He let out a long sigh. “The problem is no one has paid me to kill you. I have a strict code about such things. If I start giving away killings for free, well, that’s just bad business.”

The Overlord smiled at him over clasped hands. “Besides, if I wanted you dead, I would have stoked the fire hotter when I burned your parents.”

It was like a punch in the stomach. Char felt his magic rushing to him even before he called for it. Tightness gripped his chest, like the world crashing in around him. His vision grew black at the edges. He hefted his staff high above his head. “You killed my parents! You made me an orphan! Die, Overlord!”

The air around Char sizzled and snapped. An explosion rocked the walls. Bright light surged from his staff, streaking through the air in a sharp, jagged arc. Char could feel magic coursing through him, burning hotter than his own anger. Thunder rocked Char’s eardrums. The bolt of lightning struck, pinning the Overlord to his throne. White energy flashed across his muscles as they convulsed. His body thrashed under the current.

Hot tears streamed from Char’s eyes. “You took everything from me!” he channeled his anger into the lightening, making it burn hotter. The Overlord’s robes burst into flames. He thought he could hear his flesh sizzle and pop. Char clenched his jaw as he squeezed as much power into the bolt as he could.

And then it was gone. Char stood panting, hot tears flowing down his cheeks.

From the cloud of smoke, the Overlord started to laugh. It was a deep guffaw that turned Char’s stomach.

The Overlord began to pat out his flaming robe. He stopped after he realized there wasn’t much left to save. Smoke drifted up from the remains of fabric in lazy circles.

Still smiling, the Overlord leaned forward. He lifted a hand, displaying a gaudy ring in the shape of a dragon’s head.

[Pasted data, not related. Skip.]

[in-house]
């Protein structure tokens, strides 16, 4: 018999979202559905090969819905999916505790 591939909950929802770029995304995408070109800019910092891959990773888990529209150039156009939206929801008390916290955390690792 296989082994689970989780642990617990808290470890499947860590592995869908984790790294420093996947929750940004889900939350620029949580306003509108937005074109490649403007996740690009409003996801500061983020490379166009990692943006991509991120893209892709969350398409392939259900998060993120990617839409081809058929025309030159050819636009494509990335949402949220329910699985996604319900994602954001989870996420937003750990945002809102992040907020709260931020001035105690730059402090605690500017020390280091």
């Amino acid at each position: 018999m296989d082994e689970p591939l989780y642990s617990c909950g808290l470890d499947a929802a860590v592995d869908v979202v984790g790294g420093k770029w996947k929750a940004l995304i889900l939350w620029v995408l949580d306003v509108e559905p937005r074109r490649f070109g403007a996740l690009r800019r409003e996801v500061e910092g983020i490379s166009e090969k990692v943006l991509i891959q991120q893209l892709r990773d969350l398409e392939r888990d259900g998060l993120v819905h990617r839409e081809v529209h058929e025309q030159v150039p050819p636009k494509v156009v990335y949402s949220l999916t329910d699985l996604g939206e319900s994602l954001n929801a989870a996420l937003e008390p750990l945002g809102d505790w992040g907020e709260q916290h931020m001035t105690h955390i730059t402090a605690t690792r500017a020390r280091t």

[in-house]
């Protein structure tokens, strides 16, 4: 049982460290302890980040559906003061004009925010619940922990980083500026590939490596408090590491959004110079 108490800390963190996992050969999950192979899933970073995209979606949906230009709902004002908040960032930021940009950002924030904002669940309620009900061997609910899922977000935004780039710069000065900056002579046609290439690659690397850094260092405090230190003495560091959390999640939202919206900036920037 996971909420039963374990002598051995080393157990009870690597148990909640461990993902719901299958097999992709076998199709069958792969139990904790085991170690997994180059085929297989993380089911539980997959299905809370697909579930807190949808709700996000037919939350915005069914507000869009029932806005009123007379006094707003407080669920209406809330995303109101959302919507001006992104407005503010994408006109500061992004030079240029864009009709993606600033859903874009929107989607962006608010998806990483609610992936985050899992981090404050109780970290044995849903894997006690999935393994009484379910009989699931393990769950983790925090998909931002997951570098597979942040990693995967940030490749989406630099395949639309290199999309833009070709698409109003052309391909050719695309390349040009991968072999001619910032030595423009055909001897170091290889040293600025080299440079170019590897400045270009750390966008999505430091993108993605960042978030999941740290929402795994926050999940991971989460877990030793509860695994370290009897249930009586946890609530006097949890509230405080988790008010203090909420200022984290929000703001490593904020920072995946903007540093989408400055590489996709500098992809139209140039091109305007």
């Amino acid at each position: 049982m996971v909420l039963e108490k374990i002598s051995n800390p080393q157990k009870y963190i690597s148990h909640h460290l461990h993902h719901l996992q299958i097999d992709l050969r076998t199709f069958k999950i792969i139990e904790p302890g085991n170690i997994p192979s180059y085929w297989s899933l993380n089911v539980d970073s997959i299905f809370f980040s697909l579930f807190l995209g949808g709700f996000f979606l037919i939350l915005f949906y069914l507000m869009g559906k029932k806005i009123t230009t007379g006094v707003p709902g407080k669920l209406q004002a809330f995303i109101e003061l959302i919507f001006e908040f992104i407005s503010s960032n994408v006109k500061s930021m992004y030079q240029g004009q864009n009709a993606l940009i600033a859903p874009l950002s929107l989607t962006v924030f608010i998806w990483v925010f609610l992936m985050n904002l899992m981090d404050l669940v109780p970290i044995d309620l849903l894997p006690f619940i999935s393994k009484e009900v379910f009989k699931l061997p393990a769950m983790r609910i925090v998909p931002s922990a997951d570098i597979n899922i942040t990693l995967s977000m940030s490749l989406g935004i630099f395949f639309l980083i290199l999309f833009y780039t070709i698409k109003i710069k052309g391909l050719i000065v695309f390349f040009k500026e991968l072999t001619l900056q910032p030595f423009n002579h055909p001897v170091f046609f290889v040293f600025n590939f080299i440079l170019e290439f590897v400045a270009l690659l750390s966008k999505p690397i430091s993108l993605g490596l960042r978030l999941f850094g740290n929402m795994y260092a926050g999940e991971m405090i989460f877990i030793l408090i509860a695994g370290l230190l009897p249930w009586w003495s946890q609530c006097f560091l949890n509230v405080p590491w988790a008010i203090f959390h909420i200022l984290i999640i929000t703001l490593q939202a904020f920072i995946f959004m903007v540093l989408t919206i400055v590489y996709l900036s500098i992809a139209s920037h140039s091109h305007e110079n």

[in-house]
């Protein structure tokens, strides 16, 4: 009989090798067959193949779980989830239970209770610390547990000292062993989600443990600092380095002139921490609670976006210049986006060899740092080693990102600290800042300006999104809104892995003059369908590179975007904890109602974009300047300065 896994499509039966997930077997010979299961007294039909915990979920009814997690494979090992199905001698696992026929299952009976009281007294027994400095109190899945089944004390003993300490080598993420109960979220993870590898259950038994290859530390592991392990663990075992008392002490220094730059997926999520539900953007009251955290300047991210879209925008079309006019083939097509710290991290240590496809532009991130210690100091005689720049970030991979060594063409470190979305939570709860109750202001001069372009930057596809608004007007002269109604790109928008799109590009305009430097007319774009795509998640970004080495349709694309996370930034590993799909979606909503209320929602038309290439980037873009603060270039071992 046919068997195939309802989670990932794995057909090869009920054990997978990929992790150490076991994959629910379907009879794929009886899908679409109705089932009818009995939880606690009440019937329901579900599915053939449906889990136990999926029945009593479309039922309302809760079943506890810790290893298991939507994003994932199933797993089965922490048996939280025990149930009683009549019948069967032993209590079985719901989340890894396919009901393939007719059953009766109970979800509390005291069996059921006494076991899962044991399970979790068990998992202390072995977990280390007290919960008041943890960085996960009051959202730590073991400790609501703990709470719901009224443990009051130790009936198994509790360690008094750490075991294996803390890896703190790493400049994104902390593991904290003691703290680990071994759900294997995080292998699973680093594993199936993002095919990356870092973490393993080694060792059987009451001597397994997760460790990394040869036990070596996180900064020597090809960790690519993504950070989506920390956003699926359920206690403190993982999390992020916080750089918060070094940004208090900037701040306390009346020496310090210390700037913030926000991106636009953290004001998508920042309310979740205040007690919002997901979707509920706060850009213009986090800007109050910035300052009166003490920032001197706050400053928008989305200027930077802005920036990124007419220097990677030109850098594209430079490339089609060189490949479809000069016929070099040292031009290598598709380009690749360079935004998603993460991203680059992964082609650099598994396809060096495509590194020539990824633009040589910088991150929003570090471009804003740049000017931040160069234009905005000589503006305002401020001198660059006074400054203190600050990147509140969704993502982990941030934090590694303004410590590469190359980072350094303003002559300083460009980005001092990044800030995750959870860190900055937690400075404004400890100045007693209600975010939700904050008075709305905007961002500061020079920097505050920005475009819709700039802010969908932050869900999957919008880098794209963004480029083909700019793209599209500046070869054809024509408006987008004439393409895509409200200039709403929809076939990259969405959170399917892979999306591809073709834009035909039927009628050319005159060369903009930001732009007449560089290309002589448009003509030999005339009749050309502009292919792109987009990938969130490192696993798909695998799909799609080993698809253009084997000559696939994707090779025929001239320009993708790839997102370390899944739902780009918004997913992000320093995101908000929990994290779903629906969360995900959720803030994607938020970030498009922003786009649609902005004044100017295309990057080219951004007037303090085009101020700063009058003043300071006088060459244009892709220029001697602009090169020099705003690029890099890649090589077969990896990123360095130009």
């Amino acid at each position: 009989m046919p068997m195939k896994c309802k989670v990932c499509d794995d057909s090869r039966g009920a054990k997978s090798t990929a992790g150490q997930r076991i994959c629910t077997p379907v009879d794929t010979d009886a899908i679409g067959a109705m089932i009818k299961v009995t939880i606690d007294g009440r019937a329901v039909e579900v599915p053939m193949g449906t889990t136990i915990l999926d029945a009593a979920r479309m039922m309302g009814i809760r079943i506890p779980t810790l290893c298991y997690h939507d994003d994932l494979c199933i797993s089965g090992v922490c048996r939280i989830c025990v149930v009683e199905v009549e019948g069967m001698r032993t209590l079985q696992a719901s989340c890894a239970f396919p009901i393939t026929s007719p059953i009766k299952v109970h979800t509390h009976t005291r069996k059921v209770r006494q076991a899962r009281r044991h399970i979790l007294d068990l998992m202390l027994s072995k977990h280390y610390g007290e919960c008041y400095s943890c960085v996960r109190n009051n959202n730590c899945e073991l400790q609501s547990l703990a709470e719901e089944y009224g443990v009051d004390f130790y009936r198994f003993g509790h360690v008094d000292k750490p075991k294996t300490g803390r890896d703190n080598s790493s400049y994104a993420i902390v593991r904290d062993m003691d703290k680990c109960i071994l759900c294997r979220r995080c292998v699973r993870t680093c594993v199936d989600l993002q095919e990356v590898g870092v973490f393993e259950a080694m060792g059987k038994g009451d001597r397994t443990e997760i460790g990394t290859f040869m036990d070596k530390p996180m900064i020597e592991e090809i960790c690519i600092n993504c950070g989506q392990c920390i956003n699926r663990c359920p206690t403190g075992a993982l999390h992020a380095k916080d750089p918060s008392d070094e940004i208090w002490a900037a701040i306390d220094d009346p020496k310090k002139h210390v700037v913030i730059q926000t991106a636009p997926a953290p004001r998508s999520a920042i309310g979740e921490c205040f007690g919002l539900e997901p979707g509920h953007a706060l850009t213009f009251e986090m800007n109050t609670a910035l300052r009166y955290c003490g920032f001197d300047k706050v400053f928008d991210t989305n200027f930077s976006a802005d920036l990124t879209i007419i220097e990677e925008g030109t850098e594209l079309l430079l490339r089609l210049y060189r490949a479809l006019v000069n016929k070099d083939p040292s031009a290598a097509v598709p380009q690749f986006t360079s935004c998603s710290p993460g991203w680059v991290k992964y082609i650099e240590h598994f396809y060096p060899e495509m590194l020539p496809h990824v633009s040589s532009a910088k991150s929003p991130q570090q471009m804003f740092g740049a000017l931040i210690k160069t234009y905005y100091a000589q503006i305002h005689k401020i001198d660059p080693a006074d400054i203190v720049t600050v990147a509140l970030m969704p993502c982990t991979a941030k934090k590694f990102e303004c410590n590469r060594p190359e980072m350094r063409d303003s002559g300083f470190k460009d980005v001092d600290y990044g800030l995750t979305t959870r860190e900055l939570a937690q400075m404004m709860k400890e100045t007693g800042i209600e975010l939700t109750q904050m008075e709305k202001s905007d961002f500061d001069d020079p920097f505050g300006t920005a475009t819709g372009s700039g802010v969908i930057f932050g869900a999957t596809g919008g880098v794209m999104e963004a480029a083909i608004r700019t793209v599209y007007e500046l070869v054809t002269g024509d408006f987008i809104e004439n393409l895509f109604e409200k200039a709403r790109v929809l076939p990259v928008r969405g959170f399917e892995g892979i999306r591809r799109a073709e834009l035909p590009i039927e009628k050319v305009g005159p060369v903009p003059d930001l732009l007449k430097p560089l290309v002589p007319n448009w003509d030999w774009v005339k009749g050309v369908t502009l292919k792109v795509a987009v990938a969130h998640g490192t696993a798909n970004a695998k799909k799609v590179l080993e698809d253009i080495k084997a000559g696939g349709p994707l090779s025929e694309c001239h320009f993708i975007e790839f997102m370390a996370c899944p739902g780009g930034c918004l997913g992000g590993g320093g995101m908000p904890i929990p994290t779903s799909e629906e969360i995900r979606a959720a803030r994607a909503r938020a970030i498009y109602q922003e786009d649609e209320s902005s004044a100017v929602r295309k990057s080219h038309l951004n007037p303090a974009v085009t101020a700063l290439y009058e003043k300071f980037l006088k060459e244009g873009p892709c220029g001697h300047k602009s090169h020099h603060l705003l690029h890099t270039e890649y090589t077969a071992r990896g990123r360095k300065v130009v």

“What kind of mercenary would I be if any random wizard could vaporize me with a lightning bolt? See this ring? No creature from this realm can ever harm me.”

He gazed at the ring. “Too bad I had to kill the witch after she crafted it. You can’t risk that kind of protection falling into the wrong hands.”

He looked down at his smoking clothes. “I am afraid that you have ruined my robes. It is so hard to get a good tailor to travel to the top of this mountain. I suppose I deserved it with that whole thing about burning your parents. Business is business. I hope we can move past this.”

Char opened and closed his mouth. He was in over his head. He had depleted a good deal of his limited magic out of anger. It would take much more than a lightning bolt to defeat him. Was it even possible? Char gulped. His mind whirled, trying to invent an escape.

The Overlord fixed his gaze on Char. “We should start over, young man. Why don’t you sit down?” It was a question, but Char felt the power of compulsion pulling him down. A plain wooden chair appeared behind him. Char told himself he was choosing to sit down.

He tried to banish the Overlord from his mind as he did before, but this time the control was stronger.

“Even though you have not been too polite, I will still give you another chance, Char. There is much I could teach you. I have been meaning to take an apprentice.”